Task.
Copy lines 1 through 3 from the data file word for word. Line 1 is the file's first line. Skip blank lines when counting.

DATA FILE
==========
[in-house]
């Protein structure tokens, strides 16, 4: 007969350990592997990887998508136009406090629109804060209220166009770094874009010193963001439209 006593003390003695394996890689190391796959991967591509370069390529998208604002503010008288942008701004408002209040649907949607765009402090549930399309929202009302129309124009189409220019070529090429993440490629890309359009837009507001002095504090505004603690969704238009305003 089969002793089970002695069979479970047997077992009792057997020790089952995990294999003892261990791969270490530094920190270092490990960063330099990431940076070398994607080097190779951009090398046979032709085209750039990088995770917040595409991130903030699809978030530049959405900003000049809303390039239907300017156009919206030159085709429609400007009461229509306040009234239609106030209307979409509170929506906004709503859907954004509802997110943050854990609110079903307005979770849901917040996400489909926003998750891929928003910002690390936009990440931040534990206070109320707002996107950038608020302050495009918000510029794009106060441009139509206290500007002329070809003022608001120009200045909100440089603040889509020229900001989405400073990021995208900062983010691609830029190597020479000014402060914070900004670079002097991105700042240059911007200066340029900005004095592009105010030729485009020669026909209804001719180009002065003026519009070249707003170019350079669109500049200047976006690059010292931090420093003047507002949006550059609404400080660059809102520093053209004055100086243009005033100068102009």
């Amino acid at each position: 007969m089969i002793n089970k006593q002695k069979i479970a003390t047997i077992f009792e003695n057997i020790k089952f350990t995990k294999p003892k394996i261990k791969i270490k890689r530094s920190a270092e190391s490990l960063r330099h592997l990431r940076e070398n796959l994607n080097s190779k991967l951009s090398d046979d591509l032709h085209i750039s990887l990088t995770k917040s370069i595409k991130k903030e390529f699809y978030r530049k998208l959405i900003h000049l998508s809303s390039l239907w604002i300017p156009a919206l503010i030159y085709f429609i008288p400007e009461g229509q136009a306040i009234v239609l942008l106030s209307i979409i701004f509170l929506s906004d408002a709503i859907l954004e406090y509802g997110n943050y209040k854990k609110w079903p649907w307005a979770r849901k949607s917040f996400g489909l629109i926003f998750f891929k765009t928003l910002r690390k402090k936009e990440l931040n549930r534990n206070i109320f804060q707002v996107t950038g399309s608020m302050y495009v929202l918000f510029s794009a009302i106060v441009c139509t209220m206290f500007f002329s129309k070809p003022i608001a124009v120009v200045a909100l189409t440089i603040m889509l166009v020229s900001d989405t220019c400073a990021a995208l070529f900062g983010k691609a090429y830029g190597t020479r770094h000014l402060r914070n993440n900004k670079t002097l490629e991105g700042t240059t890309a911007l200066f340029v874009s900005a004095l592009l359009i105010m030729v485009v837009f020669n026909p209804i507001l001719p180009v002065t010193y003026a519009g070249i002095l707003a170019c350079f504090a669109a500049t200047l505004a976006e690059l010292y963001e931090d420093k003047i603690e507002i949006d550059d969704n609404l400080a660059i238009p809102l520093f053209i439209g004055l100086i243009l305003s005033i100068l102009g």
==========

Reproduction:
[in-house]
């Protein structure tokens, strides 16, 4: 007969350990592997990887998508136009406090629109804060209220166009770094874009010193963001439209 006593003390003695394996890689190391796959991967591509370069390529998208604002503010008288942008701004408002209040649907949607765009402090549930399309929202009302129309124009189409220019070529090429993440490629890309359009837009507001002095504090505004603690969704238009305003 089969002793089970002695069979479970047997077992009792057997020790089952995990294999003892261990791969270490530094920190270092490990960063330099990431940076070398994607080097190779951009090398046979032709085209750039990088995770917040595409991130903030699809978030530049959405900003000049809303390039239907300017156009919206030159085709429609400007009461229509306040009234239609106030209307979409509170929506906004709503859907954004509802997110943050854990609110079903307005979770849901917040996400489909926003998750891929928003910002690390936009990440931040534990206070109320707002996107950038608020302050495009918000510029794009106060441009139509206290500007002329070809003022608001120009200045909100440089603040889509020229900001989405400073990021995208900062983010691609830029190597020479000014402060914070900004670079002097991105700042240059911007200066340029900005004095592009105010030729485009020669026909209804001719180009002065003026519009070249707003170019350079669109500049200047976006690059010292931090420093003047507002949006550059609404400080660059809102520093053209004055100086243009005033100068102009």
């Amino acid at each position: 007969m089969i002793n089970k006593q002695k069979i479970a003390t047997i077992f009792e003695n057997i020790k089952f350990t995990k294999p003892k394996i261990k791969i270490k890689r530094s920190a270092e190391s490990l960063r330099h592997l990431r940076e070398n796959l994607n080097s190779k991967l951009s090398d046979d591509l032709h085209i750039s990887l990088t995770k917040s370069i595409k991130k903030e390529f699809y978030r530049k998208l959405i900003h000049l998508s809303s390039l239907w604002i300017p156009a919206l503010i030159y085709f429609i008288p400007e009461g229509q136009a306040i009234v239609l942008l106030s209307i979409i701004f509170l929506s906004d408002a709503i859907l954004e406090y509802g997110n943050y209040k854990k609110w079903p649907w307005a979770r849901k949607s917040f996400g489909l629109i926003f998750f891929k765009t928003l910002r690390k402090k936009e990440l931040n549930r534990n206070i109320f804060q707002v996107t950038g399309s608020m302050y495009v929202l918000f510029s794009a009302i106060v441009c139509t209220m206290f500007f002329s129309k070809p003022i608001a124009v120009v200045a909100l189409t440089i603040m889509l166009v020229s900001d989405t220019c400073a990021a995208l070529f900062g983010k691609a090429y830029g190597t020479r770094h000014l402060r914070n993440n900004k670079t002097l490629e991105g700042t240059t890309a911007l200066f340029v874009s900005a004095l592009l359009i105010m030729v485009v837009f020669n026909p209804i507001l001719p180009v002065t010193y003026a519009g070249i002095l707003a170019c350079f504090a669109a500049t200047l505004a976006e690059l010292y963001e931090d420093k003047i603690e507002i949006d550059d969704n609404l400080a660059i238009p809102l520093f053209i439209g004055l100086i243009l305003s005033i100068l102009g």